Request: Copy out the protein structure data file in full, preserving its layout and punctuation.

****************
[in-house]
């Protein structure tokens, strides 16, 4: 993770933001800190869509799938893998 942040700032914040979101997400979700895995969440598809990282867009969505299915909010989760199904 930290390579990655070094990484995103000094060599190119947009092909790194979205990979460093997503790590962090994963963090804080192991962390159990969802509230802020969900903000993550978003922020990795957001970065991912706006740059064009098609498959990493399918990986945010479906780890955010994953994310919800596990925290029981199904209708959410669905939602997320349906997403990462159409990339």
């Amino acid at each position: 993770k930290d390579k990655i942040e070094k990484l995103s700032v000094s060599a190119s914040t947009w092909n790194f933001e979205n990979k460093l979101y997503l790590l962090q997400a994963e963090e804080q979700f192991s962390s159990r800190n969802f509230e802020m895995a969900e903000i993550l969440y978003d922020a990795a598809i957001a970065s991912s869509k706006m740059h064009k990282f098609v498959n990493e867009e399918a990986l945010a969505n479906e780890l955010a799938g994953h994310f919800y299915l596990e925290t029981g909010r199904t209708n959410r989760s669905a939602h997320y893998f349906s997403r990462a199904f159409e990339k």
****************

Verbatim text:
[in-house]
């Protein structure tokens, strides 16, 4: 993770933001800190869509799938893998 942040700032914040979101997400979700895995969440598809990282867009969505299915909010989760199904 930290390579990655070094990484995103000094060599190119947009092909790194979205990979460093997503790590962090994963963090804080192991962390159990969802509230802020969900903000993550978003922020990795957001970065991912706006740059064009098609498959990493399918990986945010479906780890955010994953994310919800596990925290029981199904209708959410669905939602997320349906997403990462159409990339």
């Amino acid at each position: 993770k930290d390579k990655i942040e070094k990484l995103s700032v000094s060599a190119s914040t947009w092909n790194f933001e979205n990979k460093l979101y997503l790590l962090q997400a994963e963090e804080q979700f192991s962390s159990r800190n969802f509230e802020m895995a969900e903000i993550l969440y978003d922020a990795a598809i957001a970065s991912s869509k706006m740059h064009k990282f098609v498959n990493e867009e399918a990986l945010a969505n479906e780890l955010a799938g994953h994310f919800y299915l596990e925290t029981g909010r199904t209708n959410r989760s669905a939602h997320y893998f349906s997403r990462a199904f159409e990339k």